Whole tusks were brought in as tribute to chiefs from vassals and clients, and ivory was used for personal adornment in an ostentatious display of wealth. More importantly for economic prosperity and political authority, ivory was exchanged for iron and other useful metals that contributed to improved methods of cultivation, as well as for cloth, beads and other goods – in later centuries, firearms and liquor.[25]

 Ivory, has over the course of time, altered relationships between African societies, as well as outsiders.  Access to and control of ivory trade presented opportunities for consolidation of power and wealth of African leaders, and enabled Africans to lay the foundation of societal structures anchored on hierarchy and class[26]. The ‘Ivory Coast’ and the Kingdoms of Asante and Ghana were, for example, founded on the wealth accrued through ivory, along with gold. [27] The rise and fall of southern African kingdoms of Mapungubwe (900-1300AD) and Great Zimbabwe (1100-1450AD) can also be related (in part), with trade in ivory between the two kingdoms, via the east African coast to India and China. [28] Hunting was practiced among all pre-colonial societies in Kenya. This includes farmers and pastoralists, who are believed to not have practiced hunting. Among farming communities for instance:

Hunting for food was a significant element in their economic activity, providing important protein supplements to the otherwise heavily starchy diet. However, food was only one of the reasons farmers hunted. In defence of crops, property or life, many animals from bush pigs and duiker to lion, leopard and elephants were frequently chased from fields and hunted in the bush. In pursuit of wealth and status large game and small were hunted for skins, horns, and other trophies. Tusks, teeth, horn, and hides were used in clothing, medicine and ritual or traded with other items of value. [29]

Elephants, in particular, were therefore valued for a variety of purposes. Their meat was consumed or traded, the skin was used to cover shields and drums, the tendons used as thread, and the bones were carved into a variety of tools or for ritualistic purposes. [30] Through the elephant we see Africans navigating space, solidifying identities, pursuing economic and spiritual goals, living life in all its complexity. To finish, I will return to African orature and share a story that was narrated to me by a Gĩkũyũ elder. As highlighted earlier, African orality was the lens through which teachings were transmitted in African societies.  They were avenues through which people’s consciousness was raised. Several lessons can be derived from this story, including those that help establish more just conservation regimes.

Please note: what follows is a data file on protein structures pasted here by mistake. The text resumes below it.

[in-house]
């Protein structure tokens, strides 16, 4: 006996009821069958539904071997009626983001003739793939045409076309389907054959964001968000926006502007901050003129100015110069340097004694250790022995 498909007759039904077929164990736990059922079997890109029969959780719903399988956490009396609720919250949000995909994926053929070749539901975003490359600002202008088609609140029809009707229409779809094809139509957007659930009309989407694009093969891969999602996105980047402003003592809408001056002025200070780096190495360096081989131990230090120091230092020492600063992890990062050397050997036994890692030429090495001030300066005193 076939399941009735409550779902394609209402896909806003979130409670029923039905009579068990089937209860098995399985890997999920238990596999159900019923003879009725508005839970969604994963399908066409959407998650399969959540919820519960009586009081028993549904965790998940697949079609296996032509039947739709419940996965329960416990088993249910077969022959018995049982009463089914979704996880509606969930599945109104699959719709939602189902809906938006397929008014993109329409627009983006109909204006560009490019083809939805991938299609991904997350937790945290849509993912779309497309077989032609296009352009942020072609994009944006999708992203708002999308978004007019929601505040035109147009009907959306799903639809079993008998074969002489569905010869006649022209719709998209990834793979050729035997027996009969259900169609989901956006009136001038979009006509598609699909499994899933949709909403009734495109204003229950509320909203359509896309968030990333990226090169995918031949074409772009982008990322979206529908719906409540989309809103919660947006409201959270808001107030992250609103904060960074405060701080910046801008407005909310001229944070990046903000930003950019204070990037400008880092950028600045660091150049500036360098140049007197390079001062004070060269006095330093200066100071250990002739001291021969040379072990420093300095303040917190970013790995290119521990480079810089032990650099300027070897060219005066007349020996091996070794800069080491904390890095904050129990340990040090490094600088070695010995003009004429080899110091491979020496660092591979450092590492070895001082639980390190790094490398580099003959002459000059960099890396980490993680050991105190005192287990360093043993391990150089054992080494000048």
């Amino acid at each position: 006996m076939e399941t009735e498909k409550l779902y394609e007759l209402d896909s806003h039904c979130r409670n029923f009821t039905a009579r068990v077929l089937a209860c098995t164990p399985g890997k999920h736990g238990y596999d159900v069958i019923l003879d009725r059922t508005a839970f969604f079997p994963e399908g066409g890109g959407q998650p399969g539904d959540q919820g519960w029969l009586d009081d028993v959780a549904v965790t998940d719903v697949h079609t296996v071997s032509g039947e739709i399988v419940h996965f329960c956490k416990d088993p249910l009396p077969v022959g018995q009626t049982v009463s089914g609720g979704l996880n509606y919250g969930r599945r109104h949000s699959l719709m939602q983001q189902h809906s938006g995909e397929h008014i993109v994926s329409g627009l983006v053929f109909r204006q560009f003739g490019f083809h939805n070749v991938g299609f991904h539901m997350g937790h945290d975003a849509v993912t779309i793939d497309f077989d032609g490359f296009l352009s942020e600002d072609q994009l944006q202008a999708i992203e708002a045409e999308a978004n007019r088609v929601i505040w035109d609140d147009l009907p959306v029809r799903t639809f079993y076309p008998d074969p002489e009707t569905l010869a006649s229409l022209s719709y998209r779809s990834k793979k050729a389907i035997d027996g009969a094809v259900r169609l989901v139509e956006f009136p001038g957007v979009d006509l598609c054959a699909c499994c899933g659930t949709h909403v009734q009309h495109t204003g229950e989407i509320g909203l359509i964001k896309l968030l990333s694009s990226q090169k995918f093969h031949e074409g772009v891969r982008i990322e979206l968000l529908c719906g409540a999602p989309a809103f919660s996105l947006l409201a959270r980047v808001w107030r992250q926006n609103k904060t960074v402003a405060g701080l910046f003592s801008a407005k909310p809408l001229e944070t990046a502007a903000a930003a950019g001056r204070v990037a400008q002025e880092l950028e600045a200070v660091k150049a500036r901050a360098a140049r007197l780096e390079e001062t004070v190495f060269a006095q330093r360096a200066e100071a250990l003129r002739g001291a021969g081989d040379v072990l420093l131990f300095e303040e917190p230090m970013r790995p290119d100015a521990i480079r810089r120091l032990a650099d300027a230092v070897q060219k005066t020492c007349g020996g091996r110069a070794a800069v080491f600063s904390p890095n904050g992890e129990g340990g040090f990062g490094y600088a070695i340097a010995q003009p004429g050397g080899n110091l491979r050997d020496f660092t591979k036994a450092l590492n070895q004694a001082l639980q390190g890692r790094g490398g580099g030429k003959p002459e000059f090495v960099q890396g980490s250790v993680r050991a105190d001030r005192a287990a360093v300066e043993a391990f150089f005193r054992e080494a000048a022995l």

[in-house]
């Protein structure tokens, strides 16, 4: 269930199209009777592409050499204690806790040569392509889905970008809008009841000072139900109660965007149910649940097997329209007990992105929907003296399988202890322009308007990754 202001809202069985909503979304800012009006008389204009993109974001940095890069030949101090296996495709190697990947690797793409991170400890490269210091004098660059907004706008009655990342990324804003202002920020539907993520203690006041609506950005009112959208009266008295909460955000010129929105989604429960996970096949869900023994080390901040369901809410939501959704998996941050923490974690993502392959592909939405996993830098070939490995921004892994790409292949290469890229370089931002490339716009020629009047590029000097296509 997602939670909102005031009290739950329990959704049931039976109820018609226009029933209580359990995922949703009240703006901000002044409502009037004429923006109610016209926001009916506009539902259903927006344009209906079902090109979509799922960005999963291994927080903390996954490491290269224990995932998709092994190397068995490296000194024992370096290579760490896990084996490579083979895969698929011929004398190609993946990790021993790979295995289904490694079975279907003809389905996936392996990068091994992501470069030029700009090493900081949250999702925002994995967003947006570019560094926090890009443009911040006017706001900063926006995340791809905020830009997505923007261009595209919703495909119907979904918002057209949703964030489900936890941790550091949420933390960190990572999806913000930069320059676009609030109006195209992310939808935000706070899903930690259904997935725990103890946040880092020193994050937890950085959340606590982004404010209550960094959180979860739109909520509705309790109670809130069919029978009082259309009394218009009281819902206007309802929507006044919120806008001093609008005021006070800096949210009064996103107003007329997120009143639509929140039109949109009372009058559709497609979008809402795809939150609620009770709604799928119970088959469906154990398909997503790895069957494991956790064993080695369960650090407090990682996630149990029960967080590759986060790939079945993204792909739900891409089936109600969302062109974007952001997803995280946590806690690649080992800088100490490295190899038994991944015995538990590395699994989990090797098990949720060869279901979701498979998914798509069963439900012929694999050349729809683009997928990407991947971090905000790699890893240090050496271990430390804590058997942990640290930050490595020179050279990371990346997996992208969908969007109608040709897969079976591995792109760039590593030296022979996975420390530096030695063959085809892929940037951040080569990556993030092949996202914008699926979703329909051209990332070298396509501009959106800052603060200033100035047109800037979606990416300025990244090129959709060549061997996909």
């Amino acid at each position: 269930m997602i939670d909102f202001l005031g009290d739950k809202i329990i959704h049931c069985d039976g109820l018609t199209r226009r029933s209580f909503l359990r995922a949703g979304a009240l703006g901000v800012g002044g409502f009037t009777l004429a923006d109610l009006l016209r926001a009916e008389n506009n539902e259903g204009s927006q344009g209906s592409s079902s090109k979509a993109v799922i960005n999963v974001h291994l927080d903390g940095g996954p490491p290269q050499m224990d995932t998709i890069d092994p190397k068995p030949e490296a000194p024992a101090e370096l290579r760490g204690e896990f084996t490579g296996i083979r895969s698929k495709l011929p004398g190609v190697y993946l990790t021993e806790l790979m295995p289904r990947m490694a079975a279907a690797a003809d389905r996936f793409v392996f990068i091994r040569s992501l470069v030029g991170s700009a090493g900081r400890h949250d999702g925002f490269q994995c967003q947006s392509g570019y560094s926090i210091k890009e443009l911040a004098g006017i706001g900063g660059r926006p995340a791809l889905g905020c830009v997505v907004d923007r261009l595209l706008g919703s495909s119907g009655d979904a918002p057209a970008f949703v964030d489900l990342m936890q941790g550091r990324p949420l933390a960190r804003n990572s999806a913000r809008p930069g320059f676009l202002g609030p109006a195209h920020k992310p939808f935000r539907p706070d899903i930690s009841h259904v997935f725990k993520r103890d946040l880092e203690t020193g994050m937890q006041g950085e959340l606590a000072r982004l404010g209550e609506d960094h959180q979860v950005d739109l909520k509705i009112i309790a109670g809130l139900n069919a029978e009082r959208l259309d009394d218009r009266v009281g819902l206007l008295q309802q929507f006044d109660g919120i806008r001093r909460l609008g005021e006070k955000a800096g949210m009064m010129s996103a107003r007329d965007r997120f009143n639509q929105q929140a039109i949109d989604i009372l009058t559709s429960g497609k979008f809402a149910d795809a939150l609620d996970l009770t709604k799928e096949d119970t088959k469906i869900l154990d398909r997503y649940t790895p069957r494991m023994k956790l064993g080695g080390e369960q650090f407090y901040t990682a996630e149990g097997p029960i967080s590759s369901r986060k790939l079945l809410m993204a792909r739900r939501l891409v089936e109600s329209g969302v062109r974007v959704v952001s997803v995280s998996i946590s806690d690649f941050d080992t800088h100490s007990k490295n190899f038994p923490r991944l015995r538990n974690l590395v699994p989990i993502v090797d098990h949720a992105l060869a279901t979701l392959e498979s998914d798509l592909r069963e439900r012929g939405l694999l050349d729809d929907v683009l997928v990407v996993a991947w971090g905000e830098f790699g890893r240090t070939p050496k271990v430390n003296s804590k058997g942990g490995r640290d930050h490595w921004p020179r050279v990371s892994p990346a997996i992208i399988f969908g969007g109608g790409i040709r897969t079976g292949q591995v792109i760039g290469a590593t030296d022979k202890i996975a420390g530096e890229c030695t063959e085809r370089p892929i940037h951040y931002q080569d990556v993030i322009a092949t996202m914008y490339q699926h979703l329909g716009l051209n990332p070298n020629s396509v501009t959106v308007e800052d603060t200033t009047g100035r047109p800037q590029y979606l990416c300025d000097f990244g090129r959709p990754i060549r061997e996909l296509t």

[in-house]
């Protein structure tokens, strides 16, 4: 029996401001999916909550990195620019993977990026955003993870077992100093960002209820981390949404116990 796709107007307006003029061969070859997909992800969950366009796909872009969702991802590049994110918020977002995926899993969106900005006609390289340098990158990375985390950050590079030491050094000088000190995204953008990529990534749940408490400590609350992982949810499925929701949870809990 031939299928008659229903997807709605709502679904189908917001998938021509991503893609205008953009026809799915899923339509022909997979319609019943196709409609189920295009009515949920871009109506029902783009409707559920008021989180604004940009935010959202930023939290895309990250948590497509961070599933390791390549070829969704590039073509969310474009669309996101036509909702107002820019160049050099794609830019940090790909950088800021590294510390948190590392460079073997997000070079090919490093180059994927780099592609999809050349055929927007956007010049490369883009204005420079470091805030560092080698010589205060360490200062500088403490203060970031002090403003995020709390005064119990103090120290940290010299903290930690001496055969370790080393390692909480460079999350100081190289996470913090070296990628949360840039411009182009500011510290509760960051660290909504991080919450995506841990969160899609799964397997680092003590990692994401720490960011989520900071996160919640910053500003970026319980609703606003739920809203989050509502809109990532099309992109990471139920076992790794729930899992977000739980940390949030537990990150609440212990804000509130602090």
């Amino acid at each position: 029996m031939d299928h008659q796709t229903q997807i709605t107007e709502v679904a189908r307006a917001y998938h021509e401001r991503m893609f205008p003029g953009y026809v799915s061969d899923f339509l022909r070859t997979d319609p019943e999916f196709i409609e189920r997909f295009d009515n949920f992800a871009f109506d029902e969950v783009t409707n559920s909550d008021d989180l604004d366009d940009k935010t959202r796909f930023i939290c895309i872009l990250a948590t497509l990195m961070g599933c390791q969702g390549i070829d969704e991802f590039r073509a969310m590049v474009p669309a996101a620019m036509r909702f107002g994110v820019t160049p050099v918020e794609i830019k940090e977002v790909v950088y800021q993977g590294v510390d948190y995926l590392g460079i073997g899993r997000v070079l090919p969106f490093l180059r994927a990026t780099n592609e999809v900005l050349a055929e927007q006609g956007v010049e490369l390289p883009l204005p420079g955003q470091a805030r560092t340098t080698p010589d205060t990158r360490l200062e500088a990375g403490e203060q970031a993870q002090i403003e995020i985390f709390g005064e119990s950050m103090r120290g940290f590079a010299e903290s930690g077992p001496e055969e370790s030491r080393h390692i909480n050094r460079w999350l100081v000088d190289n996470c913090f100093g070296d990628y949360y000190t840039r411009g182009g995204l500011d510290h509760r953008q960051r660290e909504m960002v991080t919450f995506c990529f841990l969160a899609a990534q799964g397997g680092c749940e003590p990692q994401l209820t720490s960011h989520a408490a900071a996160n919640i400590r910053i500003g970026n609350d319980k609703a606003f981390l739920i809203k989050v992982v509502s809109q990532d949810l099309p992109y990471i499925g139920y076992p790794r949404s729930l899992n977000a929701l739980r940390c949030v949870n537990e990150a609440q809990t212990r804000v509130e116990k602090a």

One day, the hare told an elephant that “even if you, elephant, are so big, you cannot pull me.” “I cannot pull you?” wondered the elephant. Hare replied, “no you can’t!” Then the elephant said, “okay, then let us agree on when we can pull each other so that we eliminate any doubt.” The hare said, “let us pull each other on that mountain a week from today.” The hare also went to the hippo and told the hippo that, “hey, hippo even if you are so big you cannot pull me!” The hippo was incensed. The hippo said to the hare, “when can we do that so that we eliminate the doubt?” The hare said, “let us do it a week from now from that mountain over there.” The hippo agreed. So, the day of reckoning came. The hare went to the river, tied the hippo with a chain, and told the hippo, “wait until you hear the sound of the chain from the other side of the mountain and then start pulling.” The hare went to the other side of the mountain and tied the elephant and told the elephant the same. The hare went on top of the mountain and pulled the chain, and the hippo and elephant started pulling each other! They pulled and pulled, and none of them could pull the other. The hare then went to the elephant and said, “now you agree that you cannot pull me.” The elephant agreed. Then, the hare went to the hippo and said, “so you now agree that you cannot pull me, right?” The hippo lowered his head in shame and said, “yes!”

The animals incorporated in this story and their inter-relationships underlines the storytellers acute observations of their surroundings, and their capacity to link animal characteristics to human behaviour and conditions. These animals embody roles which identify with the best or the worst in human behaviour such as cunningness, arrogance, pride, intelligence, cleverness, courage, understanding of complexity, etc. This story celebrates/illuminates the need for justice for the weak and celebration of wit and intelligence. It de-emphasizes size and glamour as the key ingredients for success. When looked at from a the perspective of conservation, this goes against the obsession with the so-called big 5 ( which is derived from trophy hunting narratives) and not looking at ecosystems in a holistic fashion that is comprised of hares and crickets! I began with a proverb ‘an elephant does not die from one broken rib’. I would like to end with another proverb –the elephant does not get tired of its tusks. I invite the reader to reflect on what these two proverbs mean for the practice of conservation in Africa today.

[1] A cultivated piece of land.

[2]  Investigating People-Forest Relationships: Understanding their sustainability through Indigenous Knowledge Systems. Kendi Borona, Doctoral Dissertation (2017)

[3] This includes stories, proverbs, sayings, metaphors, songs and other forms of cultural expressions.